Although German companies benefit from the internet, they make only moderate use of information and communications technologies. A new study by IW Consult highlights the internet’s role in the international business of German companies.
In 1887, Great Britain introduced a “Made in Germany” seal to underscore the inferior quality of German products. Today that seal stands for high quality, particularly outside of Germany. High-quality products are one reason for the success of German industry. That success is also reflected in foreign trade statistics, which consistently show German business ranking among the top three in the world.
The internet plays an essential role in this regard. This is confirmed by an IW Consult survey of 1,900 representatives of German companies, conducted at the end of 2013. The respondents were asked how many export deals were made possible only by the internet – for example, by allowing new business partners to find a company through its website. IW Consult used the survey responses to calculate the importance of the internet for German exports: Thanks to the internet, German companies earned nearly 200 billion euros from their foreign business in 2012.
- In that year, internet-driven exports allowed German industry to increase sales volume by 87.5 billion euros over existing export business. According to the survey, companies believe that the internet will become increasingly important for foreign sales over the next five years. Manufacturers expect internet-driven exports to increase by 60 percent; service providers anticipate an increase of 54 percent.
- In addition companies are using the Web to stabilise their successful export business. In fiscal year 2012, the internet enabled German companies to secure exports worth 110 billion euros. Of that amount, manufacturers accounted for 95 billion and service providers for 15 billion. Companies expect the internet to play an increasingly important role in stabilising foreign business over the next five years.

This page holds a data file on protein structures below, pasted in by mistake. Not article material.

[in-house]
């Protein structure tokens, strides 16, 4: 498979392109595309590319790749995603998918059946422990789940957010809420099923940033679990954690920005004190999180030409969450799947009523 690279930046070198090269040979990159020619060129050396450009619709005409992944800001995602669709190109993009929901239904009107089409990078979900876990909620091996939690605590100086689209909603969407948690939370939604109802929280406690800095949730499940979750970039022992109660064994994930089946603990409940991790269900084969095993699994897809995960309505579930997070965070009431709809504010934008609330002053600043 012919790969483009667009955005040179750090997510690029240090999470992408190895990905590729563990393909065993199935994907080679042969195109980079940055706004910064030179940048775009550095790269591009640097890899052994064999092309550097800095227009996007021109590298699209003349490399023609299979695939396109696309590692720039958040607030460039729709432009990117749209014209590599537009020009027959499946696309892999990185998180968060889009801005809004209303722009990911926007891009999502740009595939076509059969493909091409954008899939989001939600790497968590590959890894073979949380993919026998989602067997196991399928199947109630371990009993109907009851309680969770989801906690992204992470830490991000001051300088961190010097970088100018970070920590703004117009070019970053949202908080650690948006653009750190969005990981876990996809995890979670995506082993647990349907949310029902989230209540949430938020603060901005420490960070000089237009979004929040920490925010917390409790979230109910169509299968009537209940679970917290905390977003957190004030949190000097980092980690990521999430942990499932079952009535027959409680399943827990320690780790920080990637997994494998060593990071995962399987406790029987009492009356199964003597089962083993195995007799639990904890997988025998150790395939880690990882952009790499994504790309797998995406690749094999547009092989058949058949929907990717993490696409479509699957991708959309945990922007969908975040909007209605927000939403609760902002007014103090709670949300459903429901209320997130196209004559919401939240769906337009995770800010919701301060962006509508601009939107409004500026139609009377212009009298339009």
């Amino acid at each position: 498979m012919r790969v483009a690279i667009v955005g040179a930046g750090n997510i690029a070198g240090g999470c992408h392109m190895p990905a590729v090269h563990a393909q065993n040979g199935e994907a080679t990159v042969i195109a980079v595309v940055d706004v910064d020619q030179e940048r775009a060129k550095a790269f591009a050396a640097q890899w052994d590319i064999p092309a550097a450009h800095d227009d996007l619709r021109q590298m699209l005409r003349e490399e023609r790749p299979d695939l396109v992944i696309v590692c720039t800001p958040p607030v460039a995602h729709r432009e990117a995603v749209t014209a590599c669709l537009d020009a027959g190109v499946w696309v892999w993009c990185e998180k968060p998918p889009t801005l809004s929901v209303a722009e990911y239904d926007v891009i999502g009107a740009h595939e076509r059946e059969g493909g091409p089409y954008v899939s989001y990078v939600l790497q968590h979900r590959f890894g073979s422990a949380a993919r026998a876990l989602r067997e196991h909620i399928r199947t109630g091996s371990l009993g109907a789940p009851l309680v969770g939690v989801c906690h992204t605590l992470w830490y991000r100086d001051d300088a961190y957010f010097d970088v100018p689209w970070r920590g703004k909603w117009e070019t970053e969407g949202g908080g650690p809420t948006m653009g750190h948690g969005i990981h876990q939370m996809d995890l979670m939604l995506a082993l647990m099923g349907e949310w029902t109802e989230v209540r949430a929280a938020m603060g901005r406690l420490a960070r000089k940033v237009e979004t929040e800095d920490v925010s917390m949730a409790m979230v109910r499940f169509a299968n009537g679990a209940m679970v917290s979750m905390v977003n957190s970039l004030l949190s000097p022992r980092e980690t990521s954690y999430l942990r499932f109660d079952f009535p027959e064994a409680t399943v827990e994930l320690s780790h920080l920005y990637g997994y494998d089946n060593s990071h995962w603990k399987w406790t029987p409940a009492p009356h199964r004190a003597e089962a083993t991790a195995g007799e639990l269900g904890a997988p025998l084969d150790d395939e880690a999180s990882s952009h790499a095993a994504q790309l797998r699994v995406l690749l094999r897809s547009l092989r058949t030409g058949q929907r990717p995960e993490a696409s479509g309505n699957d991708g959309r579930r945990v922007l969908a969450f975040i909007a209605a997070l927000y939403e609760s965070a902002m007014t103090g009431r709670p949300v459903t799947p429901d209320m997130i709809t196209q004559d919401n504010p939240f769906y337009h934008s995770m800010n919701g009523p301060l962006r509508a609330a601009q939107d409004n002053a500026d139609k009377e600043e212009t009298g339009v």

Other calculations by IW Consult reveal that the internet in Germany is responsible for one-fourth of the growth in German exports that has taken place over the past ten years. This significantly exceeds the mean for the 106 countries included in the study. An average of 16.6 percent of export growth can be explained by increases in domestic internet use.
However, the IW Consult analyses also show that German companies have been slow to open up the new markets in which internet use is increasing most rapidly (see chart). Emerging industrial nations like China, India, Turkey and a number of Eastern European countries are outperforming Germany in this regard. Germany is in danger of falling behind as it competes for important markets against young industrialised countries. Compared with other countries, Germany continues to underestimate the potential of information and communications technologies. This is particularly evident from the fact that it is not a leader in the use of those technologies. Only 84 percent of German companies have their own website, a smaller share than in several other European countries. If Germany is to remain a successful exporter over the long term, its companies will have to continue to adjust.
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